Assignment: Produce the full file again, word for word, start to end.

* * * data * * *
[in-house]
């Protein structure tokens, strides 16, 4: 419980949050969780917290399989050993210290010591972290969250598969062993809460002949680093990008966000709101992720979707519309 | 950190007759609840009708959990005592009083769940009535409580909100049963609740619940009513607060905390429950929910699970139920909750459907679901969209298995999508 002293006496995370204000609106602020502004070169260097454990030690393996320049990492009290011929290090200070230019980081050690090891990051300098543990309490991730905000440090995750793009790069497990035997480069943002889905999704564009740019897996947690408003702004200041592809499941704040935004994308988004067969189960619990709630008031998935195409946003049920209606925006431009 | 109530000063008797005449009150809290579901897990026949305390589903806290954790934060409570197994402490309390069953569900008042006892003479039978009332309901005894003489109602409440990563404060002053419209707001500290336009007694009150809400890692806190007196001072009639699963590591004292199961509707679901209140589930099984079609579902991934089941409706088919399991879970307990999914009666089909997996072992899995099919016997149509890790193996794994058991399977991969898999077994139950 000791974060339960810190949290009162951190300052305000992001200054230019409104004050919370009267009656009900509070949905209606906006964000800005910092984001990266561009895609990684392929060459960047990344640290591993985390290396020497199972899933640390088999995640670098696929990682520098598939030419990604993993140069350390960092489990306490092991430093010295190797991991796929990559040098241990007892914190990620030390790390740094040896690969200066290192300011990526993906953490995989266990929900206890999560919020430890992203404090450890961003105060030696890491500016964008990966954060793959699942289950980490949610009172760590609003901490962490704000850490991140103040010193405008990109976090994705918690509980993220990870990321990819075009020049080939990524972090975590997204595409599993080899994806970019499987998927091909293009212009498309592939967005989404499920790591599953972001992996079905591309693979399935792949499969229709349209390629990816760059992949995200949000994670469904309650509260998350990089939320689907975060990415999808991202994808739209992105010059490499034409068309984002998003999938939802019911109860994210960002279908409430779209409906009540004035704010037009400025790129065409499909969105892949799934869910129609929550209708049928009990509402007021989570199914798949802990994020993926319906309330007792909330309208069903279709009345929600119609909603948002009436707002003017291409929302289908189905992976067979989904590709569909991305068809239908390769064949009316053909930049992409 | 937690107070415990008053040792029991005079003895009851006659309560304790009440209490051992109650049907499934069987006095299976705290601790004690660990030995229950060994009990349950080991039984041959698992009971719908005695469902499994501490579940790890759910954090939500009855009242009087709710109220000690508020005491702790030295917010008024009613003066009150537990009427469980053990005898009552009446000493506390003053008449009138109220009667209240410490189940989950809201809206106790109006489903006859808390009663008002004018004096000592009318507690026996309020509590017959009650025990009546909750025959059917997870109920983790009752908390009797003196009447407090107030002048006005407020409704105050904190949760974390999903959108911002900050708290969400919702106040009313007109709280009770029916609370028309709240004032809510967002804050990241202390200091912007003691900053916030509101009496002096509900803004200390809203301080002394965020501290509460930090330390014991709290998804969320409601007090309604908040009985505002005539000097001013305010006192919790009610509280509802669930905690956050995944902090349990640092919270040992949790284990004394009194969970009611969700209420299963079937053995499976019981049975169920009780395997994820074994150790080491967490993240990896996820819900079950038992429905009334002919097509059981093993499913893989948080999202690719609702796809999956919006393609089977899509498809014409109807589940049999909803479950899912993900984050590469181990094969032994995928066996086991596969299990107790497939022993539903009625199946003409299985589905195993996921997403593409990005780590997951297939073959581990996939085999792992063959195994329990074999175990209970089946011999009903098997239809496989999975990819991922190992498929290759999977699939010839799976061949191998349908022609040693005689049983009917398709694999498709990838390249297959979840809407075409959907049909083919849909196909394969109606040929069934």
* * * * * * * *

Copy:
[in-house]
């Protein structure tokens, strides 16, 4: 419980949050969780917290399989050993210290010591972290969250598969062993809460002949680093990008966000709101992720979707519309 | 950190007759609840009708959990005592009083769940009535409580909100049963609740619940009513607060905390429950929910699970139920909750459907679901969209298995999508 002293006496995370204000609106602020502004070169260097454990030690393996320049990492009290011929290090200070230019980081050690090891990051300098543990309490991730905000440090995750793009790069497990035997480069943002889905999704564009740019897996947690408003702004200041592809499941704040935004994308988004067969189960619990709630008031998935195409946003049920209606925006431009 | 109530000063008797005449009150809290579901897990026949305390589903806290954790934060409570197994402490309390069953569900008042006892003479039978009332309901005894003489109602409440990563404060002053419209707001500290336009007694009150809400890692806190007196001072009639699963590591004292199961509707679901209140589930099984079609579902991934089941409706088919399991879970307990999914009666089909997996072992899995099919016997149509890790193996794994058991399977991969898999077994139950 000791974060339960810190949290009162951190300052305000992001200054230019409104004050919370009267009656009900509070949905209606906006964000800005910092984001990266561009895609990684392929060459960047990344640290591993985390290396020497199972899933640390088999995640670098696929990682520098598939030419990604993993140069350390960092489990306490092991430093010295190797991991796929990559040098241990007892914190990620030390790390740094040896690969200066290192300011990526993906953490995989266990929900206890999560919020430890992203404090450890961003105060030696890491500016964008990966954060793959699942289950980490949610009172760590609003901490962490704000850490991140103040010193405008990109976090994705918690509980993220990870990321990819075009020049080939990524972090975590997204595409599993080899994806970019499987998927091909293009212009498309592939967005989404499920790591599953972001992996079905591309693979399935792949499969229709349209390629990816760059992949995200949000994670469904309650509260998350990089939320689907975060990415999808991202994808739209992105010059490499034409068309984002998003999938939802019911109860994210960002279908409430779209409906009540004035704010037009400025790129065409499909969105892949799934869910129609929550209708049928009990509402007021989570199914798949802990994020993926319906309330007792909330309208069903279709009345929600119609909603948002009436707002003017291409929302289908189905992976067979989904590709569909991305068809239908390769064949009316053909930049992409 | 937690107070415990008053040792029991005079003895009851006659309560304790009440209490051992109650049907499934069987006095299976705290601790004690660990030995229950060994009990349950080991039984041959698992009971719908005695469902499994501490579940790890759910954090939500009855009242009087709710109220000690508020005491702790030295917010008024009613003066009150537990009427469980053990005898009552009446000493506390003053008449009138109220009667209240410490189940989950809201809206106790109006489903006859808390009663008002004018004096000592009318507690026996309020509590017959009650025990009546909750025959059917997870109920983790009752908390009797003196009447407090107030002048006005407020409704105050904190949760974390999903959108911002900050708290969400919702106040009313007109709280009770029916609370028309709240004032809510967002804050990241202390200091912007003691900053916030509101009496002096509900803004200390809203301080002394965020501290509460930090330390014991709290998804969320409601007090309604908040009985505002005539000097001013305010006192919790009610509280509802669930905690956050995944902090349990640092919270040992949790284990004394009194969970009611969700209420299963079937053995499976019981049975169920009780395997994820074994150790080491967490993240990896996820819900079950038992429905009334002919097509059981093993499913893989948080999202690719609702796809999956919006393609089977899509498809014409109807589940049999909803479950899912993900984050590469181990094969032994995928066996086991596969299990107790497939022993539903009625199946003409299985589905195993996921997403593409990005780590997951297939073959581990996939085999792992063959195994329990074999175990209970089946011999009903098997239809496989999975990819991922190992498929290759999977699939010839799976061949191998349908022609040693005689049983009917398709694999498709990838390249297959979840809407075409959907049909083919849909196909394969109606040929069934």